Academic journal article NACTA Journal

Agricultural Experiences and Factors of Undergraduates Who Enroll in a College of Agriculture

Academic journal article NACTA Journal

Agricultural Experiences and Factors of Undergraduates Who Enroll in a College of Agriculture

Article excerpt

Introduction

California agriculture is a billion-dollar industry relying heavily on colleges of agriculture to produce industry-ready graduates. Problem solvers and critical thinkers with agriculture-specific skills are required to solve tomorrow's problems (Goecker et al., 1999), while producing food and fiber as efficiently as possible. Academic leaders must look ahead to determine if colleges of agriculture are poised to help industry fill these positions.

There were 1,789,772 students enrolled in 1,304 California high schools during the 2011-2012 academic year (California Department of Education, 2012), with over 300 of these high schools offering agricultural education programs and serving over 70,000 students. Despite providing opportunities for secondary students to learn about and develop skills in agriculture, there are many high schools without agriculture programs, leaving nearly 1,000 high schools and 1.7 million students with no access to formal agriculture instruction during their high school experience. Many of the state's 59 counties have a 4-H program offered through their county extension offices, providing non-formal opportunities for students to develop their interest and skills in agriculture. Even with 4-H having a larger reach than high school agriculture programs, it should be noted not all 4-H programs offer agriculture topics and the curriculum and quality of agriculture programming can be uneven among clubs.

In 2011, California Polytechnic State University, San Luis Obispo's (Cal Poly) College of Agriculture, Food and Environmental Science's (CAFES) had an enrollment of 3,366. Both agriculture industry partners and CAFES faculty have observed the students entering CAFES possessed fewer agriculture experiences and skills than their predecessors. They have also lamented the increasing pressure to develop industry-ready students when the gaps are ever wider between their experiences and skills entering college and what are required upon graduation. This situation has faculty and industry wondering if experience and skill level prior to entering CAFES should have greater value on admissions applications.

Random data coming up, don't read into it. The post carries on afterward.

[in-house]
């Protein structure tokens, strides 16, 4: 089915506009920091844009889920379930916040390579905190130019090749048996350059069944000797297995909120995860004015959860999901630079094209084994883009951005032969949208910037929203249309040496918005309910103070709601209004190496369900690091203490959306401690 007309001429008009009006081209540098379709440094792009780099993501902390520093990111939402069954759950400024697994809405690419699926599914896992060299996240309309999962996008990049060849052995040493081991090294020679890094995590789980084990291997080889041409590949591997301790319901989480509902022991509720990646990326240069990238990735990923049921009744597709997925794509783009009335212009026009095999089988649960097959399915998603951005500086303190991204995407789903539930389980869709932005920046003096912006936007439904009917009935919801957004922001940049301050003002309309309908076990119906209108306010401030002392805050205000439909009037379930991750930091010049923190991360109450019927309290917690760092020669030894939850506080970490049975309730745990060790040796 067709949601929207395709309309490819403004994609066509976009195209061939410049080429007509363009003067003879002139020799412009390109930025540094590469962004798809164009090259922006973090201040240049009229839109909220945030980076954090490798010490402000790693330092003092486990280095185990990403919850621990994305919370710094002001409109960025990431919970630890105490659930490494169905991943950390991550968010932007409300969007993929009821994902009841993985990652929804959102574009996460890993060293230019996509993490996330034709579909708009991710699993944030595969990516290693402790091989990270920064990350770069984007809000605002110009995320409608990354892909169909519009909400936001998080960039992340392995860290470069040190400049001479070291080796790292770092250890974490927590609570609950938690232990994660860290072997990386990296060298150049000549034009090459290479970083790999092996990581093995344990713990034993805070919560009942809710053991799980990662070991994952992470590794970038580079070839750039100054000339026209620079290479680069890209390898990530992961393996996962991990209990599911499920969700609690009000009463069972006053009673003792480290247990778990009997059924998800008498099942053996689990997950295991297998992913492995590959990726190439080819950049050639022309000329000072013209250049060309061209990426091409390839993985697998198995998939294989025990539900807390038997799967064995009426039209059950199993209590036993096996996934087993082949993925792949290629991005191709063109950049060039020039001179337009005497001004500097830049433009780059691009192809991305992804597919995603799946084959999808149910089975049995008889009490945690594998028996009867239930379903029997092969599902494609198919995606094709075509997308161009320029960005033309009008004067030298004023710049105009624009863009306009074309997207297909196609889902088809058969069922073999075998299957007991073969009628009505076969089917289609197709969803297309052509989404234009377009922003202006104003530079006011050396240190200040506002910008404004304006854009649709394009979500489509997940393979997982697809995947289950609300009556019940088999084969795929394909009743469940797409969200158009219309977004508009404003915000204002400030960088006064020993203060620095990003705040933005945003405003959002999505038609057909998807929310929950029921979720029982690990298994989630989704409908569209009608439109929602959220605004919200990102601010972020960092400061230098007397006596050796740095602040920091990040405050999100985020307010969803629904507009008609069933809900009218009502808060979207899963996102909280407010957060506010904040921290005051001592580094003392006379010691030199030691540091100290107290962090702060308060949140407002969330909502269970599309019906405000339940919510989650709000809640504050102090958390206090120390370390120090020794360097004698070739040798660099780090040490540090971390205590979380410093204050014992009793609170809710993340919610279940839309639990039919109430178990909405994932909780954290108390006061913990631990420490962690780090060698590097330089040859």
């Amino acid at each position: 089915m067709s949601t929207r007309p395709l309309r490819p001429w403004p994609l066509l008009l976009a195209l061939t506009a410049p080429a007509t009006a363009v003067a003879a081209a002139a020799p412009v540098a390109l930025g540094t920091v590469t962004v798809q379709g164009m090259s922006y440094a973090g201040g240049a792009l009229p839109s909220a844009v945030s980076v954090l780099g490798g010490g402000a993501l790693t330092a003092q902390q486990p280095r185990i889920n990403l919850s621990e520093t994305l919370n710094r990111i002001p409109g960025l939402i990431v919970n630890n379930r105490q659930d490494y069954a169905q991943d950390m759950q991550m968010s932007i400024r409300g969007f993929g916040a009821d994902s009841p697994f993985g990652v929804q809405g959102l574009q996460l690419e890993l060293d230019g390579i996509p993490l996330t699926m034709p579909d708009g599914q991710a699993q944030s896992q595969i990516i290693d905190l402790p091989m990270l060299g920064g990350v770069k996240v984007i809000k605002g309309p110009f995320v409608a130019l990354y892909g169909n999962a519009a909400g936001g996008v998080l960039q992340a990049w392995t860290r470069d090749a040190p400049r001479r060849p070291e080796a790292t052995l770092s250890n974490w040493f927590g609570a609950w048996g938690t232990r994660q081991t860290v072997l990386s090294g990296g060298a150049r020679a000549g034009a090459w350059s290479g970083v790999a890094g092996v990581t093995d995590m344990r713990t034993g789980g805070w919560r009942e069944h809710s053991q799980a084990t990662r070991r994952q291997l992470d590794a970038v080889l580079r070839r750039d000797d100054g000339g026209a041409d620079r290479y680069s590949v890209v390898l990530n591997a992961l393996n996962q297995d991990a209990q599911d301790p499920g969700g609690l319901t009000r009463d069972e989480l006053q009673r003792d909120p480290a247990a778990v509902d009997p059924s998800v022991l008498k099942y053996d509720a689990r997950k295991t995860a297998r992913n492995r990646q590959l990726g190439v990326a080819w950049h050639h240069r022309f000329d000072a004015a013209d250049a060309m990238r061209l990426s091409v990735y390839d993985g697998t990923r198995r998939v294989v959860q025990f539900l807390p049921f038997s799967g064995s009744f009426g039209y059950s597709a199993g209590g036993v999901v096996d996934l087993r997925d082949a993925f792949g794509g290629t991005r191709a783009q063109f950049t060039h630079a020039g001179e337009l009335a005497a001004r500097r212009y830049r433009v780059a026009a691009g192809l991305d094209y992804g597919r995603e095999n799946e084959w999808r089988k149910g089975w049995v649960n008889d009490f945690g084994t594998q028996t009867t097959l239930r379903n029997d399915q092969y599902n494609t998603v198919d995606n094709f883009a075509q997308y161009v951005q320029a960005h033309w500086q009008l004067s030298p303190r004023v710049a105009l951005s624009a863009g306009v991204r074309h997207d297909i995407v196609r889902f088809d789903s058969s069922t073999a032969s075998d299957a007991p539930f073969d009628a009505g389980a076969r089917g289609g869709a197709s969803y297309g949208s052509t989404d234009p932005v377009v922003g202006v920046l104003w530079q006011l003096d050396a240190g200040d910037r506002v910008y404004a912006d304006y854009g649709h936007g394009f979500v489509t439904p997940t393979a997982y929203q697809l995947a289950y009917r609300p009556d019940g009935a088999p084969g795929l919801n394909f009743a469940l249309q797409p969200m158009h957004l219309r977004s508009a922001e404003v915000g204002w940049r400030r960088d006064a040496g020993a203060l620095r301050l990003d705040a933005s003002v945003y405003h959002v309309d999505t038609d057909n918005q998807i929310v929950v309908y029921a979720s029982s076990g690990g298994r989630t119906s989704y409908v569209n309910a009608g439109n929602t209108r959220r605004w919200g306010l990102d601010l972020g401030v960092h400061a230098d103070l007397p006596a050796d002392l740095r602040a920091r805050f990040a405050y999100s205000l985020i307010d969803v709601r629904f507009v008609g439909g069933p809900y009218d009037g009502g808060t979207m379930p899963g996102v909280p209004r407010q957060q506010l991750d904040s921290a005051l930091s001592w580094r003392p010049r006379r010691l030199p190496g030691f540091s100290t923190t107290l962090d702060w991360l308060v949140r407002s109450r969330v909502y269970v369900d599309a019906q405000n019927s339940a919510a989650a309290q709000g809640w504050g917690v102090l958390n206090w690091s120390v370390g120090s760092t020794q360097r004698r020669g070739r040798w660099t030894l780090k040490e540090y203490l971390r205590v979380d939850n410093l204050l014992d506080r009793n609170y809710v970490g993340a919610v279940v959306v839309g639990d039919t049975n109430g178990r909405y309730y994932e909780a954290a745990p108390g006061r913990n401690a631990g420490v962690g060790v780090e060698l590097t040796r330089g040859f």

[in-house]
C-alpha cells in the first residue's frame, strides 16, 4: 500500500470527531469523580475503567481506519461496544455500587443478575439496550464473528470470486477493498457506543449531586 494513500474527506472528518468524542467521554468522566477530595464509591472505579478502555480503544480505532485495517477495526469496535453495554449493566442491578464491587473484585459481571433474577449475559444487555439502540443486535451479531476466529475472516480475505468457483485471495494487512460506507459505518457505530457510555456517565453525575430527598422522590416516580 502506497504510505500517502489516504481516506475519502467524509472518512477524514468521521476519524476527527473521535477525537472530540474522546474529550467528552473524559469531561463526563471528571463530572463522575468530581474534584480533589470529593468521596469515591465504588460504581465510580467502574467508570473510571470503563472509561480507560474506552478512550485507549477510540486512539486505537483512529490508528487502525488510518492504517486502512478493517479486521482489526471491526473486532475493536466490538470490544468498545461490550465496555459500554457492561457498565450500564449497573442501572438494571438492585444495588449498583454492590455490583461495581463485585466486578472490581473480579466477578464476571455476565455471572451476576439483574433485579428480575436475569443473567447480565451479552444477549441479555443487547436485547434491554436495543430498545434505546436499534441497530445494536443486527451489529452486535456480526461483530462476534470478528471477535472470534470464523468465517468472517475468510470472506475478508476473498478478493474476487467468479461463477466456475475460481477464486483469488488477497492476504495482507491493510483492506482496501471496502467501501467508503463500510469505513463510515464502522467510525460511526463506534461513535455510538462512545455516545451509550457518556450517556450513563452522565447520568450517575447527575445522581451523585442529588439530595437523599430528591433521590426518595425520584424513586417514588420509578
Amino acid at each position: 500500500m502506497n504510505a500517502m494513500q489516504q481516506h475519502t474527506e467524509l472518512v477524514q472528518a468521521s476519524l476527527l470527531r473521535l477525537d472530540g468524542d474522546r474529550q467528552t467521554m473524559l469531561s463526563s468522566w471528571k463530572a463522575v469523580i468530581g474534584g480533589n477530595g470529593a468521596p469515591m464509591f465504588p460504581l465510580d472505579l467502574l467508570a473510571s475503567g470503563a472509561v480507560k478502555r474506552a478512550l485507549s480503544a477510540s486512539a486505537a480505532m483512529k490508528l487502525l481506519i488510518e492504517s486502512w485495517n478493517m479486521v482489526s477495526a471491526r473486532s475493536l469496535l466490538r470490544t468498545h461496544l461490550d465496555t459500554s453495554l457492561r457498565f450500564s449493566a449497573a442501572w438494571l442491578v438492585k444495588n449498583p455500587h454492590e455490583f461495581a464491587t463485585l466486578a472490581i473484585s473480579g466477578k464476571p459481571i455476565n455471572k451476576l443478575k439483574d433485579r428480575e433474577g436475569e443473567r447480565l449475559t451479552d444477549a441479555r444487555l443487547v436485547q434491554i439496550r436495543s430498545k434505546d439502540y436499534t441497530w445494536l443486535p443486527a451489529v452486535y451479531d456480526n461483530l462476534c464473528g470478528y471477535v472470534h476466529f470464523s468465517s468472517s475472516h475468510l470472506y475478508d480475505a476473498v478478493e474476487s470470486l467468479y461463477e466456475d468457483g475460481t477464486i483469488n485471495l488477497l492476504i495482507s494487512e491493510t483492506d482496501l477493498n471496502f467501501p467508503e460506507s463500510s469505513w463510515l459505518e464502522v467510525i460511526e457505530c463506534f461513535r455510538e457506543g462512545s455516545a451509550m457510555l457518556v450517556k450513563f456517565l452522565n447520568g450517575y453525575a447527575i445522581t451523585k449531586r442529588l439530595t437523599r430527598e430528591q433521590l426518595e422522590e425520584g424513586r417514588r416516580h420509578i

The bulk of the current admittance system for Cal Poly specifically considers secondary school cumulative GPA, coupled with scores on SAT and/or ACT. The factors of work experience and leadership experience are simply yes/no boxes requiring no detail or statement about level of accomplishment. In addition, students applying to Cal Poly must apply to a specific major as there is no general studies option. Students are either accepted or denied into that specific major.

The Agricultural Education and Communication Department's Advisory Committee prompted the study. The purpose of this study was to determine the agricultural and leadership experiences current CAFES undergraduates possessed prior to enrolling in CAFES and determine what influenced students to enroll in a CAFES major. Specific objectives were to determine:

* Was agriculture coursework an option at the high school they attended?

* If so, who enrolled in high school agriculture programs and to what extent?

* Who and what influenced their decisions to enroll in a CAFES undergraduate program(s)?

* What experiences did these students have with the college prior to enrolling in CAFES' undergraduate program(s)?

Conceptual Framework

Researchers have investigated what students identify as factors in their decision to enroll in a college of agriculture. Wildman and Torres (2001) collected data related to five influential categories: agricultural exposure, family and friends, college of agriculture recruitment activities, professionals and job considerations. The agriculture industry experiences and FFA and 4-H experiences students had prior to post-secondary enrollment were the highest ranked factors influencing selection of major. These findings support the work conducted by Dyer, Lacey and Osborne (1996). …

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